ANNA MARIA ISLAND, Fl Condos. Pool beach access, fully equipped $650-$800/ wk Redekercondos.com 941-704-7525 GREAT RATES! Weekly, Monthly. 3BR/2BA NW Bradenton. Call Grace 941-201-2190 HOLMES BEACH: BEAUTIFUL Westbay Point & Moorings-Dancing Dolphin, 2BR/2BA condo. Gorgeous bay views. See FloridaRentalbyOwners.com #1106. 207-944-6097. ANNA MARIA 20192020 SEASON. Beautiful 2BR/2BA ground level home with carport. 1 1/2 blocks to Gulf. Updated 2010, new kitchen w/granite counter tops, patio w/ outdoor furniture, plantation shutters, Flat screen TV's in every room. Call 941-5652373 1BR/1BA GROUND FLOOR CONDO for Seasonal rental. Heated pool, tennis court steps to Publix, CVS, public beach. evolvevacationrental.com #428578 Call 1-877-818-1013 CANCELLATION 2BR/2BA remodeled baths, new kitchen. Bradenton Beach available April 1 Renting for 2019-2020 season Call 551-427-0248 View of Bay
2BR/1BA FIRST FLOOR Cottage. All utilities paid except electric, includes cable & internet. Beautifully turn key furnished. Large living room, full eat in kitchen. Master bedroom opens onto courtyard and nice back yard. Outdoor seating & dining. Bedroom 2 has a quality Murphy bed to double as an office area when not in use. 6 months min. or annual. Call 816729-5146 BEACH VIEW 1BR/1BA All utilities paid except electric, including cable & internet. Ground floor, steps to beach. Beautifully furnished. Bedroom opens on to your patio & nice back yard. Min 6 months or Annual $1600/mo. Call 816-729-5146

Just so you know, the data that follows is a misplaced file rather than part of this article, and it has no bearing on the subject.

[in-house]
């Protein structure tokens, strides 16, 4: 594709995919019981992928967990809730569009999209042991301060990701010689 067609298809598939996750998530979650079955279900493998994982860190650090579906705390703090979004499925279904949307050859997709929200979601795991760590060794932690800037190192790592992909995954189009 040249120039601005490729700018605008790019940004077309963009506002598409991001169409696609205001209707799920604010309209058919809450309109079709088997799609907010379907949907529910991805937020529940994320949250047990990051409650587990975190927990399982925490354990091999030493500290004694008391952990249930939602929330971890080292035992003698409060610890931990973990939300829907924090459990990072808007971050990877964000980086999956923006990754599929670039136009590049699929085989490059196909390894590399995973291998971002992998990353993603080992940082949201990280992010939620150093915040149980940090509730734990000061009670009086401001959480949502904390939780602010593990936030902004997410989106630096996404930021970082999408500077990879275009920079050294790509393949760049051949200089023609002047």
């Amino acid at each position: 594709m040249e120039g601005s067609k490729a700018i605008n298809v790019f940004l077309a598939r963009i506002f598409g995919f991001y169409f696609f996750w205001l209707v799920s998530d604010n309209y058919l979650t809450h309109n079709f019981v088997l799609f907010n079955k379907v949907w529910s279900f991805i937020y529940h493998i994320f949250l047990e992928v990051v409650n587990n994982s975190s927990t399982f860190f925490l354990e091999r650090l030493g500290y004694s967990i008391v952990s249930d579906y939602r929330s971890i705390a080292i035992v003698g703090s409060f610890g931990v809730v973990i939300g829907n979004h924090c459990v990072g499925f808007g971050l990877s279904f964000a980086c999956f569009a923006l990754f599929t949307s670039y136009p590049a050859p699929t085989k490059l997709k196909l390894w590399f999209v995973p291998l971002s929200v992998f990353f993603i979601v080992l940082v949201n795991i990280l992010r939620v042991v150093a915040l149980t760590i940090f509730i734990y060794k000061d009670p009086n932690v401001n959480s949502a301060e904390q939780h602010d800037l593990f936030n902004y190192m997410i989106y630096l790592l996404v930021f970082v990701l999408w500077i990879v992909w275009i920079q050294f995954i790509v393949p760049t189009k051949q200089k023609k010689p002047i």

TRANSPORTATION AMI TAXI metered-on-callcards accepted. Airport: Tampa $95, Sarasota $40, Clearwater $85, Orlando $165. Call 800-301-4816. firstname.lastname@example.org, www.amitaxi.com ANYTIME TRANSPORTATION to all airports, appointments, casino, cruises, etc. Tampa $65. Sarasota $30. Pets welcome. Very dependable. Reasonable rates. Contact Jeanne. 941-779-5095
ADMIRAL TOWN CAR Professional chauffeur, taxi prices! Airports (1@ $75, 10 $150 to Tampa), Appointments anywhere. Credit cards accepted. Phil 941-320-1120 email@example.com, Licensed & Insured
MARCH 20, 2019
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MARCH 20, 2019